Woundwort, sometimes known as Hedge-Nettle, is a common perennial in the Lamiaceae, or mint family thats found throughout the US, Europe, and Asia in mesic open fields, woodlands, and wastelands. It can tolerate most soils and is generally easy to cultivate in the garden. It has a slender, creeping root-stalk from which it’s two to three foot tall hairy square stems emerge, bearing opposite ovate leaves with toothed margins. It flowers two lipped purplish blossoms in dense terminal spikes arranged in whorls. From these, a small nutlet or schizocarp fruit is formed, bearing small black seeds. The seed capsule float easily, making this plant a common occurrence along river edges and lake beds. It’s best collected mid summer when the plant is in bloom. Although the flowers have little fragrance themselves, they are very attractive to bumblebees, as nectar indicators guide the insect to probe into the flower. Once established in the garden, it is hard to remove because of it’s extensive network of underground runners.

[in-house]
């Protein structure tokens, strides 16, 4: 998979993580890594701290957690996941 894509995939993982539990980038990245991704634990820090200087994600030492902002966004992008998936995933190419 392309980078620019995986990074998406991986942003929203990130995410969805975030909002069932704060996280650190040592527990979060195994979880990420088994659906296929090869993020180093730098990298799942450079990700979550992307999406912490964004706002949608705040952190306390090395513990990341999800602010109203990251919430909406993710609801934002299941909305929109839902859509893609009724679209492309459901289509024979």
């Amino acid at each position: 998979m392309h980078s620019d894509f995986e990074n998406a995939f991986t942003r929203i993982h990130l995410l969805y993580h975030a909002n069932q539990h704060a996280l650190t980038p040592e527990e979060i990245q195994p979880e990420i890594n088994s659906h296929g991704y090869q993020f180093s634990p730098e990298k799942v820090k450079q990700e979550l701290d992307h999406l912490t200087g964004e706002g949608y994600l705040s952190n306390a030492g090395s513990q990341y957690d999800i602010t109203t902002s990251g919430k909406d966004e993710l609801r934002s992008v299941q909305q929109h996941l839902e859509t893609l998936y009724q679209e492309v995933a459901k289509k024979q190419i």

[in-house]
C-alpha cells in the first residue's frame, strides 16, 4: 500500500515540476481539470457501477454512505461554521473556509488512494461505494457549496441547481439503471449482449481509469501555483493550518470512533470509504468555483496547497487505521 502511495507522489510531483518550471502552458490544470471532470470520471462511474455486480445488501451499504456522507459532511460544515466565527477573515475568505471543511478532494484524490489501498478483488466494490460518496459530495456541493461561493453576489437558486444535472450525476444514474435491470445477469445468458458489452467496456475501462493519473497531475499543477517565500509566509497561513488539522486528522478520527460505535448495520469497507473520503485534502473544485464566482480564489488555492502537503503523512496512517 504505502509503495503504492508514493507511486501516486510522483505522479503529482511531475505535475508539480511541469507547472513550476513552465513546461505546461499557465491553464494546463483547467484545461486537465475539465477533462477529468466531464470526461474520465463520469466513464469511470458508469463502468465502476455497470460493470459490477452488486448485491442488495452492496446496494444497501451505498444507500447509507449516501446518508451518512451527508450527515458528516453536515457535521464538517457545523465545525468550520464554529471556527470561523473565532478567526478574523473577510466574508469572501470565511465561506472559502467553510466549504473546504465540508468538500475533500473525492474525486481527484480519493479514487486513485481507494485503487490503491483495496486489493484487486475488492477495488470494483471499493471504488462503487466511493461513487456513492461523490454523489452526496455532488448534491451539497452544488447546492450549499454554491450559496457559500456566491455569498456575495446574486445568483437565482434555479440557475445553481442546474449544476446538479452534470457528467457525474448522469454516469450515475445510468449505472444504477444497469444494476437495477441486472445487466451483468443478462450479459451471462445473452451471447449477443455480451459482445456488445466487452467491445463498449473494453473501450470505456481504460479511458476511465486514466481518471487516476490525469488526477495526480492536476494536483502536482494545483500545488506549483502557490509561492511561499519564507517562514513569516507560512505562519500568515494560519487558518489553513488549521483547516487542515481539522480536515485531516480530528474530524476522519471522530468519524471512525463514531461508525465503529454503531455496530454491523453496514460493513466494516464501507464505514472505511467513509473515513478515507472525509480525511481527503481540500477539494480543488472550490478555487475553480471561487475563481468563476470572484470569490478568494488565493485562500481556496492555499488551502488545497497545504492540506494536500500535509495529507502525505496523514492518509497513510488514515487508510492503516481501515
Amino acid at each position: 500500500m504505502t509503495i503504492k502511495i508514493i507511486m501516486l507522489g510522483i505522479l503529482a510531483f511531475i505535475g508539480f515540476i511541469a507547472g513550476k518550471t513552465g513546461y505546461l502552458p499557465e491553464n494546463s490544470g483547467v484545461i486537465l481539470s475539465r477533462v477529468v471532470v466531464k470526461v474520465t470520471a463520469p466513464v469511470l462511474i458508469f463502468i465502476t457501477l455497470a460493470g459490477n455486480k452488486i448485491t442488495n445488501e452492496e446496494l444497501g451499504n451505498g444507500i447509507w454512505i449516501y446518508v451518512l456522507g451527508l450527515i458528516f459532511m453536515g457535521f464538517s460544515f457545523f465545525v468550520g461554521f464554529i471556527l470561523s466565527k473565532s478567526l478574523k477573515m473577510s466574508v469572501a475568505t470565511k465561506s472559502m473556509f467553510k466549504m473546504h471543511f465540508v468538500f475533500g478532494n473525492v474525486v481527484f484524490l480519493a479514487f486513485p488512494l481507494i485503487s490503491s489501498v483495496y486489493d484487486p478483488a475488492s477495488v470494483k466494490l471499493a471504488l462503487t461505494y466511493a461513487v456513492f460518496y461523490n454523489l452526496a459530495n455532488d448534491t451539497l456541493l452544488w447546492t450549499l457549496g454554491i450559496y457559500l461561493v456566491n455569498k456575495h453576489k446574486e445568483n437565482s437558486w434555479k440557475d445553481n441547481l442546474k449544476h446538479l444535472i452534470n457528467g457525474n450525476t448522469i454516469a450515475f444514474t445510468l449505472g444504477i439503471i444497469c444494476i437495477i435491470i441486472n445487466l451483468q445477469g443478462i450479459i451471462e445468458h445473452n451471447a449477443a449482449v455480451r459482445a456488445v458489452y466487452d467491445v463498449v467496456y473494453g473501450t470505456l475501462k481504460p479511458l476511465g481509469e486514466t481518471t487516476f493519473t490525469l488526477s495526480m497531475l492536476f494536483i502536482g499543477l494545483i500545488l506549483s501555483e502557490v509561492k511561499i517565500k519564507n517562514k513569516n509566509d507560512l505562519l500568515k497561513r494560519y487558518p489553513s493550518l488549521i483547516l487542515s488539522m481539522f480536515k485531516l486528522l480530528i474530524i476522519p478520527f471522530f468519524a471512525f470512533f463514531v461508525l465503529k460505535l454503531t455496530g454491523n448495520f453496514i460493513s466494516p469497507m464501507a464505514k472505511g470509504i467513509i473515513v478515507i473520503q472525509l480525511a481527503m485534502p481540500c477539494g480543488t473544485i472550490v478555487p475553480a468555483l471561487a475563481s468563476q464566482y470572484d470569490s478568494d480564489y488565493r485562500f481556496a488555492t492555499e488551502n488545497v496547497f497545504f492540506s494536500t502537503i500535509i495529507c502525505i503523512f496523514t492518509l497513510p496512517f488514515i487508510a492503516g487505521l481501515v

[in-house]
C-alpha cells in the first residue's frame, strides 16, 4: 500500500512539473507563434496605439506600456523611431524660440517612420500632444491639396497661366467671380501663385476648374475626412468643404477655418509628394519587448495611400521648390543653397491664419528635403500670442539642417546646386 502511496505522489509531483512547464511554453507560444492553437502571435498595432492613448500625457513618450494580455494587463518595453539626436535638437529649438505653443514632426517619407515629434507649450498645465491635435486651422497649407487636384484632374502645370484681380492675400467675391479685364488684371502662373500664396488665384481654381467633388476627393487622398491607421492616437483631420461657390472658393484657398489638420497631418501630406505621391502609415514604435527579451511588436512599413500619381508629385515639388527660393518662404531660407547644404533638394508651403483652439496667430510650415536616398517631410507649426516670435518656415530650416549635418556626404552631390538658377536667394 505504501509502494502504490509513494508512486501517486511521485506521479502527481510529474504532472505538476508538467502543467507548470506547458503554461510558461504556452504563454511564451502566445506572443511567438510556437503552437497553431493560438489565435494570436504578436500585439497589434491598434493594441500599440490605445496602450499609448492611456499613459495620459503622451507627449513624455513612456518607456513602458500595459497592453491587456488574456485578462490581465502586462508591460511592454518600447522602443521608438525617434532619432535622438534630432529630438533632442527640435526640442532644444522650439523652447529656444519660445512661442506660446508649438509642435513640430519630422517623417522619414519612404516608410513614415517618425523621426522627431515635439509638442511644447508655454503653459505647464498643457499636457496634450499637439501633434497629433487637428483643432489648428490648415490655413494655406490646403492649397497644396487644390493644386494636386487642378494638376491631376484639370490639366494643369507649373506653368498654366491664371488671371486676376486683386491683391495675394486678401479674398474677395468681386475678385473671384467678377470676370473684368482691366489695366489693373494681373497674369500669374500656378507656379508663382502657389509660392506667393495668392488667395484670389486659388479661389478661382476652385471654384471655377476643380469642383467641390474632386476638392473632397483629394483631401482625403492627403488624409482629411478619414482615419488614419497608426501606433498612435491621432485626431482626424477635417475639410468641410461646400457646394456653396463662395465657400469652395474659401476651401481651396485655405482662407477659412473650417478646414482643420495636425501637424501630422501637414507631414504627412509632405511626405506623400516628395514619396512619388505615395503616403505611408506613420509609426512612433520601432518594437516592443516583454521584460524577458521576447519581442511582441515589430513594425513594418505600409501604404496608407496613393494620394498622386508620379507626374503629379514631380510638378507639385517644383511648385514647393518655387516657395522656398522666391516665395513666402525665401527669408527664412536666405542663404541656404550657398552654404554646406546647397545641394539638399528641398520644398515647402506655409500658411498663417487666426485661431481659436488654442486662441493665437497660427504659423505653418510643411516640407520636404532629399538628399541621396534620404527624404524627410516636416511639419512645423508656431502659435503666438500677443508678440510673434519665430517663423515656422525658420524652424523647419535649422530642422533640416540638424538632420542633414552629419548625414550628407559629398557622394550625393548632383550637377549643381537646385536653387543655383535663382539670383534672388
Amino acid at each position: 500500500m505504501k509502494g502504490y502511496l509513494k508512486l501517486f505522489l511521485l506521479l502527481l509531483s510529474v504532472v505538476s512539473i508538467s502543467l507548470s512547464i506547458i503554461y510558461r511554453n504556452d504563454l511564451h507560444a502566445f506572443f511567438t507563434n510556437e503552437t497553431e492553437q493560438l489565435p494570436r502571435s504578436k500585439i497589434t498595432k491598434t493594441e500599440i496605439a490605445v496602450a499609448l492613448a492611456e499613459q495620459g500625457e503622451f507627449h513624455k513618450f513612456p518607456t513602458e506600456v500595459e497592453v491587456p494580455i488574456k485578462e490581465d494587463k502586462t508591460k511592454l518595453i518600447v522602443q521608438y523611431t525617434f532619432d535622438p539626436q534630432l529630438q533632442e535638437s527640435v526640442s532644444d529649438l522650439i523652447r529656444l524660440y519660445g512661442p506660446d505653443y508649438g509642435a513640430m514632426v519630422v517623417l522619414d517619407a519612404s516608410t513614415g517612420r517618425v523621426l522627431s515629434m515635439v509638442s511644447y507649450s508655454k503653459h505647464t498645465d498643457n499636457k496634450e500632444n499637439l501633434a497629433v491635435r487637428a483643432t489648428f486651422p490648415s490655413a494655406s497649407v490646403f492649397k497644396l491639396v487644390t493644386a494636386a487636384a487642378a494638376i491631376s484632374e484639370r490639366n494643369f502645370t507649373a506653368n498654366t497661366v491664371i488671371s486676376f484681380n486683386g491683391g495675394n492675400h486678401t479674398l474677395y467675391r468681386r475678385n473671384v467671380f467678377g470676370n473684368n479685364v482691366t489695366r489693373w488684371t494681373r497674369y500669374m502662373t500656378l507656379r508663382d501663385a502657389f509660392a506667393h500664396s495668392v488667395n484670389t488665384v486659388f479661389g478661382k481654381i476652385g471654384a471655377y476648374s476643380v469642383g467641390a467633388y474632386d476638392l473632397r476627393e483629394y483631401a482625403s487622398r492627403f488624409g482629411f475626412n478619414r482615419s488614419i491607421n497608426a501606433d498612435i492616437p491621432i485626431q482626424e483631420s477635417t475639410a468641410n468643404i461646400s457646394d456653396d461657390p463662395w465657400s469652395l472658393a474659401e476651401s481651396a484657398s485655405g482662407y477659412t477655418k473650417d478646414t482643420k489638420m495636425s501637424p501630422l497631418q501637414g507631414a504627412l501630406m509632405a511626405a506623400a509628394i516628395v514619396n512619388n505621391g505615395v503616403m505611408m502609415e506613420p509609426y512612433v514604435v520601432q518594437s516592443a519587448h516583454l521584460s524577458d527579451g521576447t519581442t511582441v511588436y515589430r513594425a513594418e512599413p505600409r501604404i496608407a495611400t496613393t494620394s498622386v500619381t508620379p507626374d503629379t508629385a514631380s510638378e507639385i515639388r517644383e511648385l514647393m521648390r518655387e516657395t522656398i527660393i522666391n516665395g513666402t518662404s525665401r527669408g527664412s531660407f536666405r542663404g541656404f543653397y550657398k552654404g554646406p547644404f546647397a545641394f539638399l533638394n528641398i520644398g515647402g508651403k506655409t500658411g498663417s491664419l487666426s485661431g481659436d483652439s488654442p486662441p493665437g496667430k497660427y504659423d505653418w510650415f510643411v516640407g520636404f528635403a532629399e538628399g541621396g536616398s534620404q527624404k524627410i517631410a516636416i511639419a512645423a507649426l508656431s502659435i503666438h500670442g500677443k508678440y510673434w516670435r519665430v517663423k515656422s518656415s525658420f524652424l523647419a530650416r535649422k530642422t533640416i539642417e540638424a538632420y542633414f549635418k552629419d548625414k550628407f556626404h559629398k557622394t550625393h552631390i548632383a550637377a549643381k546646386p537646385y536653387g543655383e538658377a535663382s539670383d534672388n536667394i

Woundwort is most commonly used for it’s vulnerary, antiseptic, and astringent properties, as it can be used directly on wounds to speed their healing in compresses or in salves and ointments. It has mild anti-spasmic properties, and can be taken internally to ease cramps and joint pain, heal internal wounds, and to ease diarrhea and dystentery. It makes a good gargle for sore throats, and can also be used to speed the recovery from stomatitis and thrush.
The tubers can be eaten when young, and one of its Asian relatives is cultivated as a crop in some regions of Europe. According to John Lust, Woundwort is excellent for fits and convulsions, and will expel worms, if not devils.
Flavor Profile and Energetics
Cooling, astringent, bitter-sweet
Externally, as needed. As an infusion, 1 teaspoon of dried herb per cup of water, steeped for ten to fifteen minutes, taken three times a day. 1-2 ml of the tincture, taken three times daily. Or, 1 tbsp of dried herb per pint of whiskey, soaked for a few days, then taken as needed.
Combine with comfrey in external preparations for an extra wound-healing boost.
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